Values & Ethics - Through a Jewish Lens

ASKING QUESTIONS…

HOLIDAY: PASSOVER

passover1Asking questions is essential to childhood. Doing one’s best to answer these questions is part of being a parent. Sometimes we are delighted by these questions, and at other times we are discomfited, at a loss as to how to answer them. Whichever it is, we know how important it is for our children to keep on asking questions.

This coming week is time for the yearly Passover seders. The Torah and the rabbis who shaped the seders placed children’s questions at the heart of the seder. Not only are the “Four Questions” designed to specifically engage children. The purpose of much of what we do differently on this night is precisely so that children will ask spontaneous questions. We cover and uncover the matzoh at strange moments. We hide the Afikomen, a piece of one of the matzahs on our seder plate, and we do odd things with unusual foods like dipping bitter herbs in salt water.

The seder speaks of four different kinds of children with four different approaches to the Passover Seder: the wise, the wicked, the simple one, and the one who does not know how to ask. Many of us would be uncomfortable placing any child in the wicked category. However, the point really is that there are different kinds of children with different kinds of learning styles. The questions of each child come from the point where that child is in his own development. The goal is to address children where they are and lead them to a deeper understanding of their lives and the lives of their family and people.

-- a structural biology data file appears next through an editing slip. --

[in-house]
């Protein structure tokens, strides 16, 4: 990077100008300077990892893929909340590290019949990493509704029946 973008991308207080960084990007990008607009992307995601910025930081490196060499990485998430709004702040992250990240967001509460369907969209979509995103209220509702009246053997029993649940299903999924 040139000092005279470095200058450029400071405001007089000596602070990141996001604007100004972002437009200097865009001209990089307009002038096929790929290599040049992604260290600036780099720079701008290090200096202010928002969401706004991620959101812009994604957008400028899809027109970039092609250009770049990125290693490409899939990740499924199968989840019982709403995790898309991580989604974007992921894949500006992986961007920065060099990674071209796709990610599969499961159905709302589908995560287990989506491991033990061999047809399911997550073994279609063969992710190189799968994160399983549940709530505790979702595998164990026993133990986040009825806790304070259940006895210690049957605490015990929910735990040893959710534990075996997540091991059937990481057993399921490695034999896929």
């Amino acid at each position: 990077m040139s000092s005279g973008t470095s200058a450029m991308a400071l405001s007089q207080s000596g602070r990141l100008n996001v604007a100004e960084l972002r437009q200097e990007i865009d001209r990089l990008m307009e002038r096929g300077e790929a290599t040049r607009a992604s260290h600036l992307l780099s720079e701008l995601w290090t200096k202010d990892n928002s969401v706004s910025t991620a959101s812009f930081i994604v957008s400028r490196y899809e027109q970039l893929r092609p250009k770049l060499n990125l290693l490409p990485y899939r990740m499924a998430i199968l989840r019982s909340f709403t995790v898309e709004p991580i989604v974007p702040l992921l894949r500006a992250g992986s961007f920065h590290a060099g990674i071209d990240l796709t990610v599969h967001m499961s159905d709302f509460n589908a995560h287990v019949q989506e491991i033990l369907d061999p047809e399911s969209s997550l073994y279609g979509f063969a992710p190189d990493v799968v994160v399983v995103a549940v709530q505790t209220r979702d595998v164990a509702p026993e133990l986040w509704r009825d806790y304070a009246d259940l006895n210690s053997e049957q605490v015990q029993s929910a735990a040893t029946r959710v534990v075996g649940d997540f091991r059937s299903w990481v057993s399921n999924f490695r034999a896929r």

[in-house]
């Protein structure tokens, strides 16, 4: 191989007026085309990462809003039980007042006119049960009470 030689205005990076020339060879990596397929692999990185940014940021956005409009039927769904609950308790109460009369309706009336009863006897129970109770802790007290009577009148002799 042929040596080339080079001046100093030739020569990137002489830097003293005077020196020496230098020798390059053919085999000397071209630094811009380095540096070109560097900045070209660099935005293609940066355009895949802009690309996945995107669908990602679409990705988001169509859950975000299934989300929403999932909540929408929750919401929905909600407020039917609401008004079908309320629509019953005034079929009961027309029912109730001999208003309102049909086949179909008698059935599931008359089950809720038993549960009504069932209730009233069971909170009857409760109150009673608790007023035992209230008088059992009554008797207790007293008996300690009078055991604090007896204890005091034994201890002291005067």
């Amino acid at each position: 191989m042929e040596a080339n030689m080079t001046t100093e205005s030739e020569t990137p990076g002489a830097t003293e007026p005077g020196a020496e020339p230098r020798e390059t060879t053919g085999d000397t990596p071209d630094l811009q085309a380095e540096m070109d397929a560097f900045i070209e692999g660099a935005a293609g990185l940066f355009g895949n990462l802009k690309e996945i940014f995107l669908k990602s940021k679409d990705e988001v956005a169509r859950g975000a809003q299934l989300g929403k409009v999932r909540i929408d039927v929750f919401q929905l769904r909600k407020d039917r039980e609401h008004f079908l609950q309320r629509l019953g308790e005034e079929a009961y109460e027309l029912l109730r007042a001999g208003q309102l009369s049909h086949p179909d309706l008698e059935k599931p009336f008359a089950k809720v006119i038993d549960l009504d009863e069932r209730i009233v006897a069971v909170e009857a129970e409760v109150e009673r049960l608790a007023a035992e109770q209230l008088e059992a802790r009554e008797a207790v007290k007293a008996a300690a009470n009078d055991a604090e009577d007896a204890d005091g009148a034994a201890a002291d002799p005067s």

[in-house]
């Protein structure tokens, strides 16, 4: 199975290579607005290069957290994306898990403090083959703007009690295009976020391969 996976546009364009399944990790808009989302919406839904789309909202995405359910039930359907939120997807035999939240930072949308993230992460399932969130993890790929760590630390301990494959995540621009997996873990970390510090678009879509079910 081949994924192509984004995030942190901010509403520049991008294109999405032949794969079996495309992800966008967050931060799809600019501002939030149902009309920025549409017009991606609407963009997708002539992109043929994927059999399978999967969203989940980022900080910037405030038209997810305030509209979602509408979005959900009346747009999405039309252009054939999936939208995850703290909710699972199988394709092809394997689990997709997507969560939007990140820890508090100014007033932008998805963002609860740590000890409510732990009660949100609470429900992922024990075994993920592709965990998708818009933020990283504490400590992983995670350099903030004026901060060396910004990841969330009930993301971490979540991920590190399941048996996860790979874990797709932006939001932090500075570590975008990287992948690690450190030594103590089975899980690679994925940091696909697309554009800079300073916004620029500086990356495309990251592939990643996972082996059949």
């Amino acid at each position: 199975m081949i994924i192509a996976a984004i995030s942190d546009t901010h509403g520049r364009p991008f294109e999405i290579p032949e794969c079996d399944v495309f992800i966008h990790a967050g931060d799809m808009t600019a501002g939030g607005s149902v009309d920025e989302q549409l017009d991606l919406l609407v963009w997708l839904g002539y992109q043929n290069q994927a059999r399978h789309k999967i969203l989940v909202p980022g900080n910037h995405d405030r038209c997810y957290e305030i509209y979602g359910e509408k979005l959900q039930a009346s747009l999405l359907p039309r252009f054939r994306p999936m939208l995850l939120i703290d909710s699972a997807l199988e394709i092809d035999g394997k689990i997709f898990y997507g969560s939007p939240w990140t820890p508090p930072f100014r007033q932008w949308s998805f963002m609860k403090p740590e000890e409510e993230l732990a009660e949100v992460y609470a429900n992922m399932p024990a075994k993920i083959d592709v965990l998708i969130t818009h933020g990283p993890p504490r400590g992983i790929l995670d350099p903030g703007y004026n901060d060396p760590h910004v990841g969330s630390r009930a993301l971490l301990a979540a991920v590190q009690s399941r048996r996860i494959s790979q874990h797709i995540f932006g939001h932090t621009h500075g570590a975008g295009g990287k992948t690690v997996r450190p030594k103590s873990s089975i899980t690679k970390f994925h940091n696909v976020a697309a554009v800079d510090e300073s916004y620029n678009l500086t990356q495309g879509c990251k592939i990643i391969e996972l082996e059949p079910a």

TALK TO YOUR KIDS about the special heritage of the Passover story and the importance of asking questions.

CONNECT TO THEIR LIVES:

  • What is your favorite part of the Passover holiday?
  • How do you think the Passover story connects to your life today?
  • Discuss the various rituals and their symbolism—hiding the Afikomen, dipping bitter herbs in salt water, eating a spring vegetable,  having four cups of wine, asking four questions, etc. (The meaning of these rituals can be found in a Haggadah or on variety of Jewish websites, including myjewishlearning.com)